In just over a month, after an extraordinary campaign, voters will go to the polls at the European election. Extraordinary because, when it comes to the central contest between the two parties that most polls have in first and second place – Labour and Ukip – Labour has been wholly absent.
Yes, there have been events, announcements and doors knocked, but almost nothing that directly challenges the politics of division peddled by Ukip. For example, in March, Ed Miliband mounted his biggest intervention to date on Europe, yet avoided any mention of Labour’s closest challenger. It’s as if Nigel Farage has become Labour’s Voldemort – he whose name cannot be mentioned. The reason is simple: immigration.
When confronted with Ukip’s scaremongering about European immigration, Labour vacillates. Instead of making a clear case on the benefits of immigration for Britain, Labour spokespeople tie themselves up in knots of apologia.
Last week, Yvette Cooper gave a typically convoluted Labour speech on the topic. There was the mandatory apology for past immigration from Eastern Europe, an acknowledgement of the contribution from some migrants, such as international students, and a pledge to crack down on unscrupulous employers who fail to pay the minimum wage. The latter points are valid but the speech failed to make the single most important argument on migration: that immigrants put more into Britain than they take out.
Their net contribution – equivalent to more than 4p on the basic rate of income tax, according to calculations by the Organisation for Economic Co-operation and Development – helps fund our public services, cuts the deficit and reduces the pressure for deeper cuts or higher tax rises. This is the keystone of the case for migration. It rebuts Ukip’s central charge on the costs of migration. Without it, Labour cedes the argument to Ukip and critically undermines its own case for Europe.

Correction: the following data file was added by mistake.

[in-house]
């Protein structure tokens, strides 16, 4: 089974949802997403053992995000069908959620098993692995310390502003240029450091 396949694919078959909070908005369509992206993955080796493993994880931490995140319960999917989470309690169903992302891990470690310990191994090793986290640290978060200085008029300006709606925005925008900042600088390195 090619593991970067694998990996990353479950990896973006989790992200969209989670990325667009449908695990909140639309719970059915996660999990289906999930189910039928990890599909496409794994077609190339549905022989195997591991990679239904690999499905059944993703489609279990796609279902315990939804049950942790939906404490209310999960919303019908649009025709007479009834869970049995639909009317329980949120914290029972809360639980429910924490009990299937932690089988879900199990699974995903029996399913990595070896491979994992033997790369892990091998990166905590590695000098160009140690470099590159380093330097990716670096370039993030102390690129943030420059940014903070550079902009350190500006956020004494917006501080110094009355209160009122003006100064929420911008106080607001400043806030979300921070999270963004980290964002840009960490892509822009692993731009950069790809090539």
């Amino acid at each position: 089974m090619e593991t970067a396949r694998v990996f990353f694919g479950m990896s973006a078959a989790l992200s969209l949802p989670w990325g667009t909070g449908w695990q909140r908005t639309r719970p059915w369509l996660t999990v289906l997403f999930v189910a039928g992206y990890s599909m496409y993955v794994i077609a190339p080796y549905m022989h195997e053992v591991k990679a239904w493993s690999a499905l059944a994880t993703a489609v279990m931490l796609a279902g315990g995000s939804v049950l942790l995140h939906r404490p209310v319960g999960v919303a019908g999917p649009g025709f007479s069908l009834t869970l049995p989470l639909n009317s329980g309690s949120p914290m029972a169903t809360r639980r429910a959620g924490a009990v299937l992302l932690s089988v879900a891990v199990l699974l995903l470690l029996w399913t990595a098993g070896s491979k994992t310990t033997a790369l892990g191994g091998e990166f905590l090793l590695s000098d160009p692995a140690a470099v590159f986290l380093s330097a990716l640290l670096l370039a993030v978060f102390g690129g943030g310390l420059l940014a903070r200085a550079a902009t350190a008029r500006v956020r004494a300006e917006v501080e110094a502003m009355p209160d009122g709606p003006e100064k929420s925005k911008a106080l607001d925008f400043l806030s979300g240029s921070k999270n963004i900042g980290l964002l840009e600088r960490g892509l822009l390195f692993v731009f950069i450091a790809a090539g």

Labour has just hired the Obama guru David Axelrod to advise the party on its campaign approach. One of his first tasks should be to make clear to Ed Miliband that Labour needs directly to confront Britain’s own Tea Party – Ukip – just as Obama has in the States. It is now impossible to win an argument for Britain in Europe without first demonstrating how we benefit from having Europeans in Britain.
As election day approaches, the tragedy for Labour is that the one British politician who seems to understand this is Nick Clegg. The Liberal Democrat leader has been vilified and sneered at for taking on Farage in those debates, but at least he was prepared to make the case. The polls might have gone against Clegg, but what do progressives expect when no one else has had the courage to take on the Ukip leader. Battles don’t win themselves; they require politicians prepared to fight for what they believe in. I’ve spent much of my political life fighting Lib Dems. But, on this issue, I agree with Nick.
Barbara Roche is the chair of the Migration Matters Trust.